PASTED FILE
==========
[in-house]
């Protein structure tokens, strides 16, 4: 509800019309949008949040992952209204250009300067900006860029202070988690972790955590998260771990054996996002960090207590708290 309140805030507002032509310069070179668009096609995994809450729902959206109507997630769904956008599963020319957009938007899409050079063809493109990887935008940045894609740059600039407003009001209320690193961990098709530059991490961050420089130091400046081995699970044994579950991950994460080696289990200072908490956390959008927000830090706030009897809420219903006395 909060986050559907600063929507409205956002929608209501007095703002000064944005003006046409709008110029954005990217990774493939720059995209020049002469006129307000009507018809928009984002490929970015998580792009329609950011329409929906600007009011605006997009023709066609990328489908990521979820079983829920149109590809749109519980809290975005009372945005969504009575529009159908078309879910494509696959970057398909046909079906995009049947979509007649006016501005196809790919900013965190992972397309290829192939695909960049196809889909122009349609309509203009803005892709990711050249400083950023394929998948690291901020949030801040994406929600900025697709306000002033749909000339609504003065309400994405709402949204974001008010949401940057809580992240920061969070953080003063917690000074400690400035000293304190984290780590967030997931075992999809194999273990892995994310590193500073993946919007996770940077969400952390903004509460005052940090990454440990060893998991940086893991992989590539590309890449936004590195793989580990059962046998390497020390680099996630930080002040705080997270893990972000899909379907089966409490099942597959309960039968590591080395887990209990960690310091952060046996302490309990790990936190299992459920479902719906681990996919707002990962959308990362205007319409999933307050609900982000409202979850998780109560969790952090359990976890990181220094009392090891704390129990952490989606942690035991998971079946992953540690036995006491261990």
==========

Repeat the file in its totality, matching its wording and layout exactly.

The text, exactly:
[in-house]
């Protein structure tokens, strides 16, 4: 509800019309949008949040992952209204250009300067900006860029202070988690972790955590998260771990054996996002960090207590708290 309140805030507002032509310069070179668009096609995994809450729902959206109507997630769904956008599963020319957009938007899409050079063809493109990887935008940045894609740059600039407003009001209320690193961990098709530059991490961050420089130091400046081995699970044994579950991950994460080696289990200072908490956390959008927000830090706030009897809420219903006395 909060986050559907600063929507409205956002929608209501007095703002000064944005003006046409709008110029954005990217990774493939720059995209020049002469006129307000009507018809928009984002490929970015998580792009329609950011329409929906600007009011605006997009023709066609990328489908990521979820079983829920149109590809749109519980809290975005009372945005969504009575529009159908078309879910494509696959970057398909046909079906995009049947979509007649006016501005196809790919900013965190992972397309290829192939695909960049196809889909122009349609309509203009803005892709990711050249400083950023394929998948690291901020949030801040994406929600900025697709306000002033749909000339609504003065309400994405709402949204974001008010949401940057809580992240920061969070953080003063917690000074400690400035000293304190984290780590967030997931075992999809194999273990892995994310590193500073993946919007996770940077969400952390903004509460005052940090990454440990060893998991940086893991992989590539590309890449936004590195793989580990059962046998390497020390680099996630930080002040705080997270893990972000899909379907089966409490099942597959309960039968590591080395887990209990960690310091952060046996302490309990790990936190299992459920479902719906681990996919707002990962959308990362205007319409999933307050609900982000409202979850998780109560969790952090359990976890990181220094009392090891704390129990952490989606942690035991998971079946992953540690036995006491261990």